JAKARTA – The Provincial Government of Ontario in Canada has been given an order from the High Court to freeze millions of dollars in donations on the GiveSendGo platform from reaching protesters. Independence Convoy.
This is the second time the truck driver has been denied access to funds since GoFundMe froze $10 million in donations last week and then returned donors’ funds after a backlash.
The latest attempt to quash protests relates to donations made to the “Freedom Convoy 2022” and “Freedom Convoy” pages.Adopt-a-Trucker” on the GiveSendGo fundraising platform. On Thursday, “2022 Independence Convoy“has raised 8.4 million dollars and”Adopt-a-Trucker” has received 686,000 US dollars.
Post Millennial writer Ian Miles Cheong tweeted today: “Bitcoin fixes this… They have to make crypto currency illegal in Canada.”
Benjamin Dichter, one of the fundraising organizers, agrees with Cheong. He tweeted today that, “This is great for Bitcoin.”
Reported by Cointelegraph, A group of supporters previously formed a dedicated HonkHonk Hodl organization to help the convoy raise funds in Bitcoin. The group has raised 21 BTC (902,000 US dollars).
Bitcoin payment processor OpenNode wrote last year that the BTC payment solution is a viable alternative for people who have been censored by traditional payment methods.
“One of the benefits of Bitcoin is its censorship resistance. With no central authority to dictate who can and cannot use Bitcoin, Bitcoin has proven to be the currency of choice for many individuals and organizations that have been left out of traditional payment methods.”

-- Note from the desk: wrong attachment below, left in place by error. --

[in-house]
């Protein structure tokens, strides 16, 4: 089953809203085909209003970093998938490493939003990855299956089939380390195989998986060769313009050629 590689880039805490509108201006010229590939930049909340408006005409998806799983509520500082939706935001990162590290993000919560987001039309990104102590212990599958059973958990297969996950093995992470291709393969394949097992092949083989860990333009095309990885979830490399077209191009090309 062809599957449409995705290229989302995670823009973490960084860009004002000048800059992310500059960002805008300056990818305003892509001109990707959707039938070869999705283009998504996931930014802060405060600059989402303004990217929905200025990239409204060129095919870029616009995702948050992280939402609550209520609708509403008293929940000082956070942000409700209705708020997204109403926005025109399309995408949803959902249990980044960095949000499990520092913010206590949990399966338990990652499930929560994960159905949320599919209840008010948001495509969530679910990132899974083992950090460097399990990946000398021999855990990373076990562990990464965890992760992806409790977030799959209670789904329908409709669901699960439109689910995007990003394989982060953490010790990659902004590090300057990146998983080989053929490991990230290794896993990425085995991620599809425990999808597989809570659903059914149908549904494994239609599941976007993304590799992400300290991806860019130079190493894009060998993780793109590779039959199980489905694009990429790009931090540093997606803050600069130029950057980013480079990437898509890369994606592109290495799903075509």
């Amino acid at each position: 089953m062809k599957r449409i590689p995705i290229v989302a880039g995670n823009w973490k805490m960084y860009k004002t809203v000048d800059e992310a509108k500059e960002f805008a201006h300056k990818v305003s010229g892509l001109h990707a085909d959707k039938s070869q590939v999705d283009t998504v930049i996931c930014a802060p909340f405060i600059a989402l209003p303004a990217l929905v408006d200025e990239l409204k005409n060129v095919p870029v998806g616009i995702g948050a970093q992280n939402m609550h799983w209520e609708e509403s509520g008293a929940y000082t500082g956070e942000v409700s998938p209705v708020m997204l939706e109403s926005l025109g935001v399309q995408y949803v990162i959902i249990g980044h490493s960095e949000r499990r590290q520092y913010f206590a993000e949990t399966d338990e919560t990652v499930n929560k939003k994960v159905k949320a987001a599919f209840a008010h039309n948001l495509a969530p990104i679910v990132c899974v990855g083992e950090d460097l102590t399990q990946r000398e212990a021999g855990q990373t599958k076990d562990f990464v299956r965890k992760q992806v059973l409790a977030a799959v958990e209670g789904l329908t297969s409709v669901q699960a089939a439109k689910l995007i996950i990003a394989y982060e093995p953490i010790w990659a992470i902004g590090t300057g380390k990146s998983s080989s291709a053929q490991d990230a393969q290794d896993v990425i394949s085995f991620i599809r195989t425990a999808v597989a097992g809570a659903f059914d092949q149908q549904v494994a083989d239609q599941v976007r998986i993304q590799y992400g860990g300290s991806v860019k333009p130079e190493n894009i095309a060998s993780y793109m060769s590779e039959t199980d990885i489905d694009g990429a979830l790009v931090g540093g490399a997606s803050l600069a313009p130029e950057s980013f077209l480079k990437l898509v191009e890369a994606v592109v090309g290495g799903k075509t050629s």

OpenNode writes that accepting BTC donations spreads awareness about Bitcoin among donors and recipients, and encourages adoption.
But there is debate over whether the Ontario government can afford to freeze the funds. GiveSendGo tweeted today that the Canadian government has no control over how funds are managed on the US-based platform. The company assured protesters that: “All funds for EVERY campaign on GiveSendGo goes directly to the recipients of that campaign.”
However, political columnists toronto sun, Brian Lilly, pointed out that although GiveSendGo is based in Boston, a Canadian court order prevents Canadians from accessing the funds. He said, “Pulling it in the US and sending it here would be a violation.”
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